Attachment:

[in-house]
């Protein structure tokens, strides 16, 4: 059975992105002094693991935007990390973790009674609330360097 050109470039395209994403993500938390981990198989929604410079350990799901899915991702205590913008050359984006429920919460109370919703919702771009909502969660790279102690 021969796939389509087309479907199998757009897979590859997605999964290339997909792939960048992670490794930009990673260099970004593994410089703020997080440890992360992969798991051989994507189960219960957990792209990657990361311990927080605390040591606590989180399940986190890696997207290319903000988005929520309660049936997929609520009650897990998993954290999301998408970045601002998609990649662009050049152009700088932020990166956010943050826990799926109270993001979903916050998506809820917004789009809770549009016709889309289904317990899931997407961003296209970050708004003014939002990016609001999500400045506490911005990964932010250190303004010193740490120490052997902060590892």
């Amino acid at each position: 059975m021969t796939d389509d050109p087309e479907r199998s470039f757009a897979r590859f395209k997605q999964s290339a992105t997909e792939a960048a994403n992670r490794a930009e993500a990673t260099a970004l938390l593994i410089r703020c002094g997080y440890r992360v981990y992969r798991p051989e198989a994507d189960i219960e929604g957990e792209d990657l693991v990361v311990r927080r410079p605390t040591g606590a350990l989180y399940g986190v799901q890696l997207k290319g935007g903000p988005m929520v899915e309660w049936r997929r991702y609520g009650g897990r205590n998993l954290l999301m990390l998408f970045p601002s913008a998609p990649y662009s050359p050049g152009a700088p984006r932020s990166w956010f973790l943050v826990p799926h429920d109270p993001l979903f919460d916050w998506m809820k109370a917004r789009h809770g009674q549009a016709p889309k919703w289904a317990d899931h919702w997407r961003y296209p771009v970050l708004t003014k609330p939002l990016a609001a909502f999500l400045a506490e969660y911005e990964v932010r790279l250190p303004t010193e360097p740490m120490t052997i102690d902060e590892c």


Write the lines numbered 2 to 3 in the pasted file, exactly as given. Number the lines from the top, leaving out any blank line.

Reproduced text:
């Protein structure tokens, strides 16, 4: 059975992105002094693991935007990390973790009674609330360097 050109470039395209994403993500938390981990198989929604410079350990799901899915991702205590913008050359984006429920919460109370919703919702771009909502969660790279102690 021969796939389509087309479907199998757009897979590859997605999964290339997909792939960048992670490794930009990673260099970004593994410089703020997080440890992360992969798991051989994507189960219960957990792209990657990361311990927080605390040591606590989180399940986190890696997207290319903000988005929520309660049936997929609520009650897990998993954290999301998408970045601002998609990649662009050049152009700088932020990166956010943050826990799926109270993001979903916050998506809820917004789009809770549009016709889309289904317990899931997407961003296209970050708004003014939002990016609001999500400045506490911005990964932010250190303004010193740490120490052997902060590892």
């Amino acid at each position: 059975m021969t796939d389509d050109p087309e479907r199998s470039f757009a897979r590859f395209k997605q999964s290339a992105t997909e792939a960048a994403n992670r490794a930009e993500a990673t260099a970004l938390l593994i410089r703020c002094g997080y440890r992360v981990y992969r798991p051989e198989a994507d189960i219960e929604g957990e792209d990657l693991v990361v311990r927080r410079p605390t040591g606590a350990l989180y399940g986190v799901q890696l997207k290319g935007g903000p988005m929520v899915e309660w049936r997929r991702y609520g009650g897990r205590n998993l954290l999301m990390l998408f970045p601002s913008a998609p990649y662009s050359p050049g152009a700088p984006r932020s990166w956010f973790l943050v826990p799926h429920d109270p993001l979903f919460d916050w998506m809820k109370a917004r789009h809770g009674q549009a016709p889309k919703w289904a317990d899931h919702w997407r961003y296209p771009v970050l708004t003014k609330p939002l990016a609001a909502f999500l400045a506490e969660y911005e990964v932010r790279l250190p303004t010193e360097p740490m120490t052997i102690d902060e590892c």